White House Correspondents’ Association Scholar Sawsan Morrar (’18) at the 2017 White House Correspondents’ dinner in April.
In other student honors, reporter Khaled Sayed (’18) was awarded a National Association of Black Journalists’ Visual Task Force Scholarship; Marcos Martínez Chacón (’17) received a Foreign Press Association Scholarship; Sawsan Morrar (’18) was named an Islamic Scholarship Fund Scholar; Kate Harloe (’17) and E. T. Sonner Kehrt (’18) were among 12 journalism students and early-career journalists chosen by Fellowships at Auschwitz for the Study of Professional Ethics (FASPE) to participate in a two-week summer program in Germany and Poland. The program uses the conduct of reporters and other media professionals in Nazi-occupied Europe as a way to reflect on contemporary journalism ethics.
Levi Bridges (’17), Stefanie Le (’18) and Peter Bittner (’17) received fellowships from the Human Rights Center at UC Berkeley to work with PRI (Public Radio International), the International Criminal Court in The Hague, and the Ger Community Mapping Center in Ulaanbaatar, Mongolia.
For the second year, the School received support from Google to enable students to attend media tech conferences, where they learn and network. This summer’s Google Digital Media Travel Fellow is Brian Krans (’18) who will attend the IRE (Investigative Reporters and Editors) Conference in Phoenix this month.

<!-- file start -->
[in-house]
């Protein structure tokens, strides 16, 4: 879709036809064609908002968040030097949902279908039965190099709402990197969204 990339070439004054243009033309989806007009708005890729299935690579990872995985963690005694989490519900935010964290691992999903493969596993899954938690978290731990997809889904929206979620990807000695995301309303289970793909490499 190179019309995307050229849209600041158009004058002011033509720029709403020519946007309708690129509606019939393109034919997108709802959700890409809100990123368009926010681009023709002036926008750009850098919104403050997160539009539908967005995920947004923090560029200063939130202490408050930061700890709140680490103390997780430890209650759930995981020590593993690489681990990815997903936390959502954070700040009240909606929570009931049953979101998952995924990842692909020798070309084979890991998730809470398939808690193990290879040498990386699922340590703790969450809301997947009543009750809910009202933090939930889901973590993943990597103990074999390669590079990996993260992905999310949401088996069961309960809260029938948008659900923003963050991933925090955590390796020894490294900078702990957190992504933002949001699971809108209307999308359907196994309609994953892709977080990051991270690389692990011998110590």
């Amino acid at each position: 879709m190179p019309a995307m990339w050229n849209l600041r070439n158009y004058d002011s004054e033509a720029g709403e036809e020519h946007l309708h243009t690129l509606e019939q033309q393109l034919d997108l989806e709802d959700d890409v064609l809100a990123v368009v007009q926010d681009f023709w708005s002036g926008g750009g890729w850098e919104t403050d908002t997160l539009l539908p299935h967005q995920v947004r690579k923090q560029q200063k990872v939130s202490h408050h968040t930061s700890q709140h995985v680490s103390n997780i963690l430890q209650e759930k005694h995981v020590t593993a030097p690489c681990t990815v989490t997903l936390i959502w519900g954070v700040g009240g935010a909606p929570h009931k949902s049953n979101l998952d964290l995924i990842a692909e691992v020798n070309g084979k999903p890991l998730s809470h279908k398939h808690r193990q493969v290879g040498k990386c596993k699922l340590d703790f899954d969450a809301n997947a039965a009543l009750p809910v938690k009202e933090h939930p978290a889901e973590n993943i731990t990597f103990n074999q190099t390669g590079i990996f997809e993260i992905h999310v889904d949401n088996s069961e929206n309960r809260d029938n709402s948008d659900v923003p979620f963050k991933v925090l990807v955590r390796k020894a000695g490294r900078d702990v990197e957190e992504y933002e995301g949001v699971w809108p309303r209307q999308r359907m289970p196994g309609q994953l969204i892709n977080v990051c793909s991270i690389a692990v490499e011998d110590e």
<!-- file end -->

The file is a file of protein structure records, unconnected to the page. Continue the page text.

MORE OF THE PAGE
Sawsan Morrar (’18) wrote a well-received op-ed for The Washington Post pegged to her selection as White House Correspondents’ Association Scholar. Its title: “When I’m honored for my journalism, everyone will see one thing: My headscarf.”
Graelyn Brashear (’17) interviewed director/producer Jeffrey Plunkett (’05) about his career in documentaries and Showtime’s “The Circus.”
Leah Rosenbaum (’18) wrote a penetrating look at trauma among Oakland firefighters for STAT, the health and medicine news website.
Lacy Jane Roberts (’17) interviewed her grandfather in Montana for “When You’re a Journalist, and Your Grandpa Doesn’t Trust the Media;” part of a new KQED News series, “Start the Conversation.”
Cassady Rosenblum (’18) wrote for The Guardian of London about former coal miners who are determined to put Kentucky on the tech map.
Finding our students irresistible, UC Berkeley published two profiles from the Class of 2017, a profile of Joe Bush (’17) “New J-School grad aims to bridge the gap between military vets, civilians,” and a piece on Levi Bridges (’17), “For Levi Bridges, life on a farm led to Russia, Mexico — and journalism.”
The Class of 2017 is already getting their thesis projects before the public. Matt Beagle‘s (’17) project on the Golden State Warriors and the 1997 controversy involving star Latrell Sprewell and coach P.J. Carlesimo aired on WBUR’s “Only a Game” on NPR.